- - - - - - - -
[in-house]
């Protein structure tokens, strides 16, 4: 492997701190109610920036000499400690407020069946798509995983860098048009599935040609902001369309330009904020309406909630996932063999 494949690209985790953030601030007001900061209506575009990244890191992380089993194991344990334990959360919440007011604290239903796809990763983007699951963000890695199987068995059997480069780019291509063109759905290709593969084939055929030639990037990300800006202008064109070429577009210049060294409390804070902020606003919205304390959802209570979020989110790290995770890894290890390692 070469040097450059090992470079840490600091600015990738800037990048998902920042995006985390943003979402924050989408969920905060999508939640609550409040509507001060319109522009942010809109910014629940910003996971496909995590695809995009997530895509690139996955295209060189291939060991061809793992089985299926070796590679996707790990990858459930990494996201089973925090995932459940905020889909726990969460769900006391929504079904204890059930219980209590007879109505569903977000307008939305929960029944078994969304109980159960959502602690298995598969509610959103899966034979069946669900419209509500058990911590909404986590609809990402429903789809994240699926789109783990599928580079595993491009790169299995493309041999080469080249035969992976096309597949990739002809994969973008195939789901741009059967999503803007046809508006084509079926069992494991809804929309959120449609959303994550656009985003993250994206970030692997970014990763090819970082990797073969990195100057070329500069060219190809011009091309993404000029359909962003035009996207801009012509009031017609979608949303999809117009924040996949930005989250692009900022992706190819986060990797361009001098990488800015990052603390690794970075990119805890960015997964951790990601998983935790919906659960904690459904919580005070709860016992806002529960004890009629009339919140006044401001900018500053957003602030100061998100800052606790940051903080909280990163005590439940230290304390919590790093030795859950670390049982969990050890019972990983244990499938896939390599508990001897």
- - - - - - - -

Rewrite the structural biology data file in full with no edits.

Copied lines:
[in-house]
């Protein structure tokens, strides 16, 4: 492997701190109610920036000499400690407020069946798509995983860098048009599935040609902001369309330009904020309406909630996932063999 494949690209985790953030601030007001900061209506575009990244890191992380089993194991344990334990959360919440007011604290239903796809990763983007699951963000890695199987068995059997480069780019291509063109759905290709593969084939055929030639990037990300800006202008064109070429577009210049060294409390804070902020606003919205304390959802209570979020989110790290995770890894290890390692 070469040097450059090992470079840490600091600015990738800037990048998902920042995006985390943003979402924050989408969920905060999508939640609550409040509507001060319109522009942010809109910014629940910003996971496909995590695809995009997530895509690139996955295209060189291939060991061809793992089985299926070796590679996707790990990858459930990494996201089973925090995932459940905020889909726990969460769900006391929504079904204890059930219980209590007879109505569903977000307008939305929960029944078994969304109980159960959502602690298995598969509610959103899966034979069946669900419209509500058990911590909404986590609809990402429903789809994240699926789109783990599928580079595993491009790169299995493309041999080469080249035969992976096309597949990739002809994969973008195939789901741009059967999503803007046809508006084509079926069992494991809804929309959120449609959303994550656009985003993250994206970030692997970014990763090819970082990797073969990195100057070329500069060219190809011009091309993404000029359909962003035009996207801009012509009031017609979608949303999809117009924040996949930005989250692009900022992706190819986060990797361009001098990488800015990052603390690794970075990119805890960015997964951790990601998983935790919906659960904690459904919580005070709860016992806002529960004890009629009339919140006044401001900018500053957003602030100061998100800052606790940051903080909280990163005590439940230290304390919590790093030795859950670390049982969990050890019972990983244990499938896939390599508990001897």